A funny thing happened last night at Yonkers Raceway. A Ron Burke trainee didn't win either the Blue Chip Matchmaker or George M Levy Memorial series finals at Yonkers. For sure, they picked up purse money but the winning horses were trained by Amber Buter (Feeling You) in the Matchmaker and Mark Silva (Razzle Dazzle) in the Levy.
The Blue Chip was a typical Yonkers race. Leave early, allow someone to clear and slow up the second quarter and then sit in the hole the entire race to wait for the passing lane. Androvette may have raced the best of all of them coming from post eight to finish third after going a tough trip.
In the Levy, while it was a wire-to-wire victory, the race was more exciting at the end as Razzle Dazzle needed to hold of the field. No doubt, being able to go :56.3 in the middle of the race allowed Razzle Dazzle to have the strength to hold on. But as in many big races, no one seemed willing to take a chance and attack until the end of the race.
As predicted, the renowned sale of Something for Doc to allow Foiled Again to race in the final didn't pay dividends as the eight hole doomed him, running last the entire mile. I am sure we will be hearing from Something for Doc later this year but that dreaded eight hole took another victim last night.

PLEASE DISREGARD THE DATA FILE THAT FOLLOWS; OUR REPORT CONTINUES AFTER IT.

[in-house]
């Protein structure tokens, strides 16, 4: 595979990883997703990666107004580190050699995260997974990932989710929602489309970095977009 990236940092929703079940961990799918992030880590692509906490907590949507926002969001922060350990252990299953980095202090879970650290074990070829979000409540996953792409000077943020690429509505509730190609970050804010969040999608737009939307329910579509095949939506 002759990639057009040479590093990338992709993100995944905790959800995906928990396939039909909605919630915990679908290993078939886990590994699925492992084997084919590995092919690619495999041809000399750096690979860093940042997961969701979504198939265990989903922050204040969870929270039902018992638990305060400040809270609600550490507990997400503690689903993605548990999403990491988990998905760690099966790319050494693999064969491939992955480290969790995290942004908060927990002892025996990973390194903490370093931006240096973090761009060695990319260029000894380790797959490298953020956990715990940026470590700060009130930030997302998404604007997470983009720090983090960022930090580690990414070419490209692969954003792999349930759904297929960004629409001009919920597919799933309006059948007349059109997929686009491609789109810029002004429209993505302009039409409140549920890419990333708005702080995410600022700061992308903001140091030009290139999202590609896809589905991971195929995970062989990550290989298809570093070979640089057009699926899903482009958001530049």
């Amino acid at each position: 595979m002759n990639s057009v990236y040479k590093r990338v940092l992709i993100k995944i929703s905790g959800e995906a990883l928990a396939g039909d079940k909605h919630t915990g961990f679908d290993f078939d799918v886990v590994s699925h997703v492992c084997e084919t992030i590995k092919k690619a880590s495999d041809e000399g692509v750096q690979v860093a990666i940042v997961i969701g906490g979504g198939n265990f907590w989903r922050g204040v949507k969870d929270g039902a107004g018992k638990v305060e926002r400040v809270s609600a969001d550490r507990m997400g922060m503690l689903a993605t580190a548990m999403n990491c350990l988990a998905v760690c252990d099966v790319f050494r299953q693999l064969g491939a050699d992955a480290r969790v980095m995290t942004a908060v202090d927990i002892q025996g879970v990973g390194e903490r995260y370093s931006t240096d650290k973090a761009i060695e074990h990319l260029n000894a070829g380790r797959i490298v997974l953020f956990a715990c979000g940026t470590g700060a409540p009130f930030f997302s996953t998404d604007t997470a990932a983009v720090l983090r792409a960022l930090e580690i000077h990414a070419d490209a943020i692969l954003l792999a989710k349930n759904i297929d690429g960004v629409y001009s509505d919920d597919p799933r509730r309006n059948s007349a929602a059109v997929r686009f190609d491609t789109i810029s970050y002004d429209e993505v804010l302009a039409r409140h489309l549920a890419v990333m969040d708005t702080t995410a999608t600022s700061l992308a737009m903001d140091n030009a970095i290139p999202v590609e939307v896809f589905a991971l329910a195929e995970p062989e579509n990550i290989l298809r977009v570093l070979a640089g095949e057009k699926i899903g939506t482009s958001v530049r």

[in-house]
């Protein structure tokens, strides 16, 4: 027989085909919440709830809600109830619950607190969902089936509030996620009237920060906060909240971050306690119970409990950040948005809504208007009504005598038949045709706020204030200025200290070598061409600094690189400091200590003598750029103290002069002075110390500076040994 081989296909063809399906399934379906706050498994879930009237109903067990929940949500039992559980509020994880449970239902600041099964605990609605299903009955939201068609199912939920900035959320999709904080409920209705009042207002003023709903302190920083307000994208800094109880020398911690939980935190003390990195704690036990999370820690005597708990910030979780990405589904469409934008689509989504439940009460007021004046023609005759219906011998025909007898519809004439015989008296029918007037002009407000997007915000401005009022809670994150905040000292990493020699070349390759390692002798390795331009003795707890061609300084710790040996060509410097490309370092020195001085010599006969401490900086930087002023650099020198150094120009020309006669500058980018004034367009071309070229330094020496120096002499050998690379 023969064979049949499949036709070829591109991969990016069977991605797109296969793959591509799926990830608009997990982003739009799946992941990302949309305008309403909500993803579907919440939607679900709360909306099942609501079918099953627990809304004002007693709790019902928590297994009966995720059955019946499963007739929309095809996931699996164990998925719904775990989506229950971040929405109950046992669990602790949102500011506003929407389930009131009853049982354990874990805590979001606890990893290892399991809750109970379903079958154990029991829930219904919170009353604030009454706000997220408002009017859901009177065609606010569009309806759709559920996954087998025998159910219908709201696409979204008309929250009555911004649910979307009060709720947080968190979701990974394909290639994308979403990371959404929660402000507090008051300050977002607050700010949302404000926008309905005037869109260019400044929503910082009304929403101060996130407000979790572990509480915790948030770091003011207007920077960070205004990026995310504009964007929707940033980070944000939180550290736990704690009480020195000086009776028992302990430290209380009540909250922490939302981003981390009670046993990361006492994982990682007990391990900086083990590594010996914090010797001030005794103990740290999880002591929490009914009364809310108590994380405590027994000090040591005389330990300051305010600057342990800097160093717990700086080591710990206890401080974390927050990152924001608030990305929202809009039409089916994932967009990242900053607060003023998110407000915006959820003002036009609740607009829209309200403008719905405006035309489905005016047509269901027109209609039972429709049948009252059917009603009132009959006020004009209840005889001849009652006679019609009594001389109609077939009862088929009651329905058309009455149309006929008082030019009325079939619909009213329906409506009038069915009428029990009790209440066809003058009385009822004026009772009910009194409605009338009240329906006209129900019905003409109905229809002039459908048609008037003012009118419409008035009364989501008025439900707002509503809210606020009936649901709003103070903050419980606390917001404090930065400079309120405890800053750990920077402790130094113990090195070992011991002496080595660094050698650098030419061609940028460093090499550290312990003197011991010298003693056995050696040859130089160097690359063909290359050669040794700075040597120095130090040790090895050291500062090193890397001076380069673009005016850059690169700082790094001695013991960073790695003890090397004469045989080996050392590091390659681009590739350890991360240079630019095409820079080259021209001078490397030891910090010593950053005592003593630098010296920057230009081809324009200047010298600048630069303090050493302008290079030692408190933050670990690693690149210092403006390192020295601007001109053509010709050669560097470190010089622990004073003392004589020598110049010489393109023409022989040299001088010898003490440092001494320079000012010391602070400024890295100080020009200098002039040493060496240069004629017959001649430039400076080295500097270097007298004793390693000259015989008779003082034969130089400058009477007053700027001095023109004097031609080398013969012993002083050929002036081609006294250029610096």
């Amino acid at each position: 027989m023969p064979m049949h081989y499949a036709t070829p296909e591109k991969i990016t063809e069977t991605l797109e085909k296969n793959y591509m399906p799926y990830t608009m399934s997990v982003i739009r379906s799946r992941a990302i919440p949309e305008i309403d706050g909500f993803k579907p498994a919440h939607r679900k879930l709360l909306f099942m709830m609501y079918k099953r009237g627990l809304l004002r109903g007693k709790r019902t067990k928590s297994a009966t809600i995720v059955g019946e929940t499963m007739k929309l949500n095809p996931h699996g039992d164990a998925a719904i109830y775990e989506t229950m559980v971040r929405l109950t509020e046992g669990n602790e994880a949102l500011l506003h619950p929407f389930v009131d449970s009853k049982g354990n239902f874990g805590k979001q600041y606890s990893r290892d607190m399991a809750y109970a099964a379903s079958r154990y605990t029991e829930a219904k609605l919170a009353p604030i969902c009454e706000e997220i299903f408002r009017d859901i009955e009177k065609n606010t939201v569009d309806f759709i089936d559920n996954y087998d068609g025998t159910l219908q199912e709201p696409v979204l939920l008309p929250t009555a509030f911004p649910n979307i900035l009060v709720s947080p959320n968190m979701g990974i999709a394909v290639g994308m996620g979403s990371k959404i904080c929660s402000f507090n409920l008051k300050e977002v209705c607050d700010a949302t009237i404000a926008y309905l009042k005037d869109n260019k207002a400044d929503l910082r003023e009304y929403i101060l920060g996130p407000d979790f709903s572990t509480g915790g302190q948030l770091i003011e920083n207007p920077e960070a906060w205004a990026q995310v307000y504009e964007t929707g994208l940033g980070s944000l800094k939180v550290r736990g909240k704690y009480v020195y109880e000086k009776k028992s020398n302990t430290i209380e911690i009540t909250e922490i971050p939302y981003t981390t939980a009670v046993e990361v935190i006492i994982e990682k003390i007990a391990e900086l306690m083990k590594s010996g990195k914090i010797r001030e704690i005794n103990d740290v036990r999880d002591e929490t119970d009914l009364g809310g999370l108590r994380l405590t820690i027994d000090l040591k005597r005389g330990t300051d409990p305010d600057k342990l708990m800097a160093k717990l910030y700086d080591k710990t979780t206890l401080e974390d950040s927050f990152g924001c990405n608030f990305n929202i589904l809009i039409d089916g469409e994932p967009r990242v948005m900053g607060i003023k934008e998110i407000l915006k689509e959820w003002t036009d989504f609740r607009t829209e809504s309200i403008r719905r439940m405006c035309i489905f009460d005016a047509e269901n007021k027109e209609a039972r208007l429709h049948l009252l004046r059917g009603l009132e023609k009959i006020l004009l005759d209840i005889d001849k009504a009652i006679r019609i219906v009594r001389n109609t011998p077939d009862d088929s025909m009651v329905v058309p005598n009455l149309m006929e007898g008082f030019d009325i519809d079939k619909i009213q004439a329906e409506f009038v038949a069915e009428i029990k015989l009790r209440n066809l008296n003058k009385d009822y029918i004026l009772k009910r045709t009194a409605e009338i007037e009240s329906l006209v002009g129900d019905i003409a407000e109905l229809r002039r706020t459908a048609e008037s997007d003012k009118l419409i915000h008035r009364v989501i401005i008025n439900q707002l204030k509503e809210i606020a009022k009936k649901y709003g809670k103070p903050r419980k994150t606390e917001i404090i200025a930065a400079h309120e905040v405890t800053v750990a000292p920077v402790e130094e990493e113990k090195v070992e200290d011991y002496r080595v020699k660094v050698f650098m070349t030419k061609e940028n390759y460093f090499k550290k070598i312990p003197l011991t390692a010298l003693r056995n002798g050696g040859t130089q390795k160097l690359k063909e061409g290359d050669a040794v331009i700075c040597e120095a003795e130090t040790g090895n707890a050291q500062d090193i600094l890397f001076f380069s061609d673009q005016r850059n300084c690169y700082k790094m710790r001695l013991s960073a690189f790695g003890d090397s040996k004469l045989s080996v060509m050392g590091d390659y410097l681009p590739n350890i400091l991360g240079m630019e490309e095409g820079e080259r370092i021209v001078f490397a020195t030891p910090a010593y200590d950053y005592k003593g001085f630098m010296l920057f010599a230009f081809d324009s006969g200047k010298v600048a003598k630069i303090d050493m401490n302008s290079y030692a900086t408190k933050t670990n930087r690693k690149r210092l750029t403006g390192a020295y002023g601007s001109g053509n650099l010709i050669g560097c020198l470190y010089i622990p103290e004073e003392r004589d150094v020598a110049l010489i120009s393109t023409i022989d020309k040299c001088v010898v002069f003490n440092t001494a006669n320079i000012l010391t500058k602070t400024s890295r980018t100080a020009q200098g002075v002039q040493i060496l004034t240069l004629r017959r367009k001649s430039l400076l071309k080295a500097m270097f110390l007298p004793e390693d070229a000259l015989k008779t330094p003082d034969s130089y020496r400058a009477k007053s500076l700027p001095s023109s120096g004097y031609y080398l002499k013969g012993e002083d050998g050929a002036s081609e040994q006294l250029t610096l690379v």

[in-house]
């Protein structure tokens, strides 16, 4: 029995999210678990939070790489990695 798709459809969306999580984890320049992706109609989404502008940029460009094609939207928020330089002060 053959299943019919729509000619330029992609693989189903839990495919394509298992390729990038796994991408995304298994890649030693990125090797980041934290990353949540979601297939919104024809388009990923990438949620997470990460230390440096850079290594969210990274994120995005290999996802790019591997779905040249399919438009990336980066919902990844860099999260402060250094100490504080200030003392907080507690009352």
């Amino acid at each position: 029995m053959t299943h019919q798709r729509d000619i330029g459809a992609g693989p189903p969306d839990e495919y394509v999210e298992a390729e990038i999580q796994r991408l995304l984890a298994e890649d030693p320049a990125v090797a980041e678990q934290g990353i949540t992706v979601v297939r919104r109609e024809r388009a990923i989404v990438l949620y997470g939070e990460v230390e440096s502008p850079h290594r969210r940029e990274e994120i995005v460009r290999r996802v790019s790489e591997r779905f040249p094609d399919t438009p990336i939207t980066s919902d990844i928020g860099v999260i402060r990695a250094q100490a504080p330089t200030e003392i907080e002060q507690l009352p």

West Virginia legislators are eyeing slot revenue as it was reported last year $92 million of gambling revenue was taken from slots to support racing. $66 million went to thoroughbred racing with $9 million going to the breeding fund with the rest going to purses. As the Sunday News-Register of Wheeling, WV found out through a FOIA request, the vast majority of money went to out of state owners and breeders (twenty-six states and the District of Columbia). For Greyhound interests, some $26 million went to the industry, with $6 million going to their breeders development fund. At least with the dogs, their development fund was restricted to WV breeders. A cost benefit analysis is being undertaken to see how much of this slot money is actually helping the West Virginia horse industry versus other states to see if any changes should be made.
While West Virginia's standardbred program is limited to the state fair, standardbred interests should keep an eye on the first state to approve racinos for a change in the program in WV can impact what goes on in other states.